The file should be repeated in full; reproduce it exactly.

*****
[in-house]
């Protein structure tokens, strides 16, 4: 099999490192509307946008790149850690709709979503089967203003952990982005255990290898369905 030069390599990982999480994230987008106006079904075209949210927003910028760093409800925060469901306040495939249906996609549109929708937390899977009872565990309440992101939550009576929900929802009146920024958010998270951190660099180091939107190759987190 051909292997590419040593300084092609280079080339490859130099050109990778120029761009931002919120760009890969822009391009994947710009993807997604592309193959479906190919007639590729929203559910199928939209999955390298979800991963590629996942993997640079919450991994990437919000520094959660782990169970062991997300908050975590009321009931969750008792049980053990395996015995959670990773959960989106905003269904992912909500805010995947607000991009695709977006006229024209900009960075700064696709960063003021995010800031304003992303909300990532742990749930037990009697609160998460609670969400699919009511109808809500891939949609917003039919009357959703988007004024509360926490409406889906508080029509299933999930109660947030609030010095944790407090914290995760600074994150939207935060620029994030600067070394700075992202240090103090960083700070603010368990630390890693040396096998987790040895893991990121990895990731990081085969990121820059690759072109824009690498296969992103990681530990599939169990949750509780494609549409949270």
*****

[in-house]
């Protein structure tokens, strides 16, 4: 099999490192509307946008790149850690709709979503089967203003952990982005255990290898369905 030069390599990982999480994230987008106006079904075209949210927003910028760093409800925060469901306040495939249906996609549109929708937390899977009872565990309440992101939550009576929900929802009146920024958010998270951190660099180091939107190759987190 051909292997590419040593300084092609280079080339490859130099050109990778120029761009931002919120760009890969822009391009994947710009993807997604592309193959479906190919007639590729929203559910199928939209999955390298979800991963590629996942993997640079919450991994990437919000520094959660782990169970062991997300908050975590009321009931969750008792049980053990395996015995959670990773959960989106905003269904992912909500805010995947607000991009695709977006006229024209900009960075700064696709960063003021995010800031304003992303909300990532742990749930037990009697609160998460609670969400699919009511109808809500891939949609917003039919009357959703988007004024509360926490409406889906508080029509299933999930109660947030609030010095944790407090914290995760600074994150939207935060620029994030600067070394700075992202240090103090960083700070603010368990630390890693040396096998987790040895893991990121990895990731990081085969990121820059690759072109824009690498296969992103990681530990599939169990949750509780494609549409949270």